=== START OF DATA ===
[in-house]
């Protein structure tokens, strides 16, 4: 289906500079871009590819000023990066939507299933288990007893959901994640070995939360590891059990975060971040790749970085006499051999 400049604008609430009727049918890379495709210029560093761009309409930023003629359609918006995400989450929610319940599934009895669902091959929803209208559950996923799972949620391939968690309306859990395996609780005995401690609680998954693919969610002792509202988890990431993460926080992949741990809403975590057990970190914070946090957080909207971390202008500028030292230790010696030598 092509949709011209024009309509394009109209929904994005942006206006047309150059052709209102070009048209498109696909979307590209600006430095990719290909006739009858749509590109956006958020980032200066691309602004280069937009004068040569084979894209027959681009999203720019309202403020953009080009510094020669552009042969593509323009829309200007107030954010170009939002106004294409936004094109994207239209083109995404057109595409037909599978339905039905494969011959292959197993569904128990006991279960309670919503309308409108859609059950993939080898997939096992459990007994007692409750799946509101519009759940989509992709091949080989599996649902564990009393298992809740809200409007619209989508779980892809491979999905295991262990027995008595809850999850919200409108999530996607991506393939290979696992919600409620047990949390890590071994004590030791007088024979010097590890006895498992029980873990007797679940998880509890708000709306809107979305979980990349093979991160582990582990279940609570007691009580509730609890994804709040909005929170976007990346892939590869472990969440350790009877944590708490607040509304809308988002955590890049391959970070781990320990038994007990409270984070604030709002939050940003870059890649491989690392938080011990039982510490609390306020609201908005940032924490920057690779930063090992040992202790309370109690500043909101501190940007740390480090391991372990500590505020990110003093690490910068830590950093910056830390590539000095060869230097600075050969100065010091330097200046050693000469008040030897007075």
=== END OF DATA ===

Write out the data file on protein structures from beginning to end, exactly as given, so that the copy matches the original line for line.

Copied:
[in-house]
């Protein structure tokens, strides 16, 4: 289906500079871009590819000023990066939507299933288990007893959901994640070995939360590891059990975060971040790749970085006499051999 400049604008609430009727049918890379495709210029560093761009309409930023003629359609918006995400989450929610319940599934009895669902091959929803209208559950996923799972949620391939968690309306859990395996609780005995401690609680998954693919969610002792509202988890990431993460926080992949741990809403975590057990970190914070946090957080909207971390202008500028030292230790010696030598 092509949709011209024009309509394009109209929904994005942006206006047309150059052709209102070009048209498109696909979307590209600006430095990719290909006739009858749509590109956006958020980032200066691309602004280069937009004068040569084979894209027959681009999203720019309202403020953009080009510094020669552009042969593509323009829309200007107030954010170009939002106004294409936004094109994207239209083109995404057109595409037909599978339905039905494969011959292959197993569904128990006991279960309670919503309308409108859609059950993939080898997939096992459990007994007692409750799946509101519009759940989509992709091949080989599996649902564990009393298992809740809200409007619209989508779980892809491979999905295991262990027995008595809850999850919200409108999530996607991506393939290979696992919600409620047990949390890590071994004590030791007088024979010097590890006895498992029980873990007797679940998880509890708000709306809107979305979980990349093979991160582990582990279940609570007691009580509730609890994804709040909005929170976007990346892939590869472990969440350790009877944590708490607040509304809308988002955590890049391959970070781990320990038994007990409270984070604030709002939050940003870059890649491989690392938080011990039982510490609390306020609201908005940032924490920057690779930063090992040992202790309370109690500043909101501190940007740390480090391991372990500590505020990110003093690490910068830590950093910056830390590539000095060869230097600075050969100065010091330097200046050693000469008040030897007075």